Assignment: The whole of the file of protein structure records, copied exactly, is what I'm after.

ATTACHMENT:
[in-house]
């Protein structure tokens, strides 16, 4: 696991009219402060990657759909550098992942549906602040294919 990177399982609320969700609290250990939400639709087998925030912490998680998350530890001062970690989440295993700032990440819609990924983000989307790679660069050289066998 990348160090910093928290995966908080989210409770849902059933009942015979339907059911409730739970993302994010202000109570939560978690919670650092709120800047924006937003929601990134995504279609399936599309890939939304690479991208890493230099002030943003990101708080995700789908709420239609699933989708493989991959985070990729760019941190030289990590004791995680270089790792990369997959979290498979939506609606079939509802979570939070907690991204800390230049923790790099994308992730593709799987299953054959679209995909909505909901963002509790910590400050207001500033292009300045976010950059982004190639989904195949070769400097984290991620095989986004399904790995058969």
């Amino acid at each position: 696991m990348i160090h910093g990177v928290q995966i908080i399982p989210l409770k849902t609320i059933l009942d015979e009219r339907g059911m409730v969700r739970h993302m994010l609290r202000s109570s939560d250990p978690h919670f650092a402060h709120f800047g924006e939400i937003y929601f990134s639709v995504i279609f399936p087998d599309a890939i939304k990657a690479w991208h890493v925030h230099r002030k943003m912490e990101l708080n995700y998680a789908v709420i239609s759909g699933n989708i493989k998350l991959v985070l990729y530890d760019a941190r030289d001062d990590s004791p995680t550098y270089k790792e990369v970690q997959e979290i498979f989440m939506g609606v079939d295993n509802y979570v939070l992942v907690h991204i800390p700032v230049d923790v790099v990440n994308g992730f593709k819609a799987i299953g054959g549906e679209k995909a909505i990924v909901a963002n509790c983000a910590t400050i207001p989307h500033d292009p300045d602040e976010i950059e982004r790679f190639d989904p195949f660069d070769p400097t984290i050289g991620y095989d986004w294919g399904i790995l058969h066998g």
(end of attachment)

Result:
[in-house]
């Protein structure tokens, strides 16, 4: 696991009219402060990657759909550098992942549906602040294919 990177399982609320969700609290250990939400639709087998925030912490998680998350530890001062970690989440295993700032990440819609990924983000989307790679660069050289066998 990348160090910093928290995966908080989210409770849902059933009942015979339907059911409730739970993302994010202000109570939560978690919670650092709120800047924006937003929601990134995504279609399936599309890939939304690479991208890493230099002030943003990101708080995700789908709420239609699933989708493989991959985070990729760019941190030289990590004791995680270089790792990369997959979290498979939506609606079939509802979570939070907690991204800390230049923790790099994308992730593709799987299953054959679209995909909505909901963002509790910590400050207001500033292009300045976010950059982004190639989904195949070769400097984290991620095989986004399904790995058969």
């Amino acid at each position: 696991m990348i160090h910093g990177v928290q995966i908080i399982p989210l409770k849902t609320i059933l009942d015979e009219r339907g059911m409730v969700r739970h993302m994010l609290r202000s109570s939560d250990p978690h919670f650092a402060h709120f800047g924006e939400i937003y929601f990134s639709v995504i279609f399936p087998d599309a890939i939304k990657a690479w991208h890493v925030h230099r002030k943003m912490e990101l708080n995700y998680a789908v709420i239609s759909g699933n989708i493989k998350l991959v985070l990729y530890d760019a941190r030289d001062d990590s004791p995680t550098y270089k790792e990369v970690q997959e979290i498979f989440m939506g609606v079939d295993n509802y979570v939070l992942v907690h991204i800390p700032v230049d923790v790099v990440n994308g992730f593709k819609a799987i299953g054959g549906e679209k995909a909505i990924v909901a963002n509790c983000a910590t400050i207001p989307h500033d292009p300045d602040e976010i950059e982004r790679f190639d989904p195949f660069d070769p400097t984290i050289g991620y095989d986004w294919g399904i790995l058969h066998g």